predicting effects of beneficial insects, and determining the effectiveness of different chemical and biological insecticides - activities complemented by a plant breeding programme to evaluate the role of certain plant characters in insect attacks.

Conventional breeding work designed to improve yield and quality of fibre, reduce the length of the growing season and introduce resistance to various diseases, and agronomic research on nitrogen and water use and the interaction of cotton with various insect pests at different stages in its growth, also form part of the overall programme.

SIRATAC is now used to manage about a third of the cotton grown in Australia, i.e. 33,000 ha in 1983-84 with an annual commercial value of $30OM (24), (25) (Fig.9).

The system is updated progressively as research results become available, knowledge gaps being filled by common sense or replaced by experimental results which are subsequently confirmed or modified.

The programme incorporates a series of management principles - maximum use of the natural mortality of pests, the use of specific and non- residual insecticides wherever possible, the concentration on the prevention or reducing damage only on fruit which will mature and using economic levels of insecticide.

Decisions on any necessary spraying are taken by the grower on the basis of advice - available every three days - and based on insect numbers, fruit numbers, weather data, any previous spraying, crop growth stage and potential yield and the likelihood of pests exceeding threshold numbers (Fig. 10), the softest option being recommended first.

The considerable value of the system includes: financial benefits to the grower (because of fewer and more economical spraying schedules), significant biological impacts (delaying the development of pest resistance to pesticides), and important ecological effects (minimising environmental pollution). Further, the considerable data bank on crop growth and development, and on insect numbers, damage and control probably exceeds that for any other crop in Australia.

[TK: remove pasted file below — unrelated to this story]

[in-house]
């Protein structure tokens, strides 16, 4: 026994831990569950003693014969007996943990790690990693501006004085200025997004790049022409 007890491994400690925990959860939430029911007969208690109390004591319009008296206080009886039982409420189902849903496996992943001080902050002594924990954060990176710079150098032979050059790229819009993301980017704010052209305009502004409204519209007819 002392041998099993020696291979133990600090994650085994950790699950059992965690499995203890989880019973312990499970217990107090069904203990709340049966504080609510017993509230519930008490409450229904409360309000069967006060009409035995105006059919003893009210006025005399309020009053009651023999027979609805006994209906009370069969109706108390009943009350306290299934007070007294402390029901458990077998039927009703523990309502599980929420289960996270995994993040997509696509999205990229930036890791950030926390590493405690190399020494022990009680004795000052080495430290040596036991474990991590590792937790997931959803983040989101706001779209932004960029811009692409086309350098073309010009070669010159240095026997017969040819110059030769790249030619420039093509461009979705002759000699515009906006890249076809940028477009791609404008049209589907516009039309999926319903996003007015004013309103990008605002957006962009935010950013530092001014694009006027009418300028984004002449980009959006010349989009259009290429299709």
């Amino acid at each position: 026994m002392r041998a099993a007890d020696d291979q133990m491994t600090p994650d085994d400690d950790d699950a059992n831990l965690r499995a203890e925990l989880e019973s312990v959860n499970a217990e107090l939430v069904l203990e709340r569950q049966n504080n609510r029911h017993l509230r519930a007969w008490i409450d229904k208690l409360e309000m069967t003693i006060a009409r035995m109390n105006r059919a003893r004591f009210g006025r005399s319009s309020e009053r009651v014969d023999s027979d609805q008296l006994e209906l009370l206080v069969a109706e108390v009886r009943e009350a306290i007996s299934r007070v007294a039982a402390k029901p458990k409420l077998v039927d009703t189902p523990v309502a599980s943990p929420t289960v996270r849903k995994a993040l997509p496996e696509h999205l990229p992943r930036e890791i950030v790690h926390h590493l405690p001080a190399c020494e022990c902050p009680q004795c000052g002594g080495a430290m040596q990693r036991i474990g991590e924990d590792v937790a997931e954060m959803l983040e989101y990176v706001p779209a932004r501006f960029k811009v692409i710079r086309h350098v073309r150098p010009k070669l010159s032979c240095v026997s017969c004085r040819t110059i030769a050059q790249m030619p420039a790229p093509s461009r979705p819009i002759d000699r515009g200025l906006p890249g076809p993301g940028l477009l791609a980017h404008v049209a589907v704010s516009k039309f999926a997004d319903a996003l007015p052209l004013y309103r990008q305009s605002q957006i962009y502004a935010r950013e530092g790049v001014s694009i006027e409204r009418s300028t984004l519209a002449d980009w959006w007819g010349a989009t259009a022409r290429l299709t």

Fig. 9. SIRATAC and its interactive research programmes (Peacock, 1980)

Fig. 10. SIRATAC data collection, computerisation and output to farmer (Peacock, 1980)

A logical extension of SIRATAC is SIRAGCROP, started in 1983, with objectives initially of better management of irrigated wheat, and ultimately to provide crop management systems for irrigated areas in south east Australia, and providing farmers with alternative

cropping systems which use water more efficiently and reduce problems associated with rising water tables and increasing salinity (25).

(f) Maximising the Use of Grassland for Milk Production

Achieving high output from grassland requires a more complex management system than that needed for good crop yields; nevertheless modelling has helped determine efficient management practice for some animal systems based on grass. For example, the data of Morrison et. al. (26) provide the basis for accurate prediction of dry matter production and metabolizable energy (ME) in intensive grass x N systems in Britain.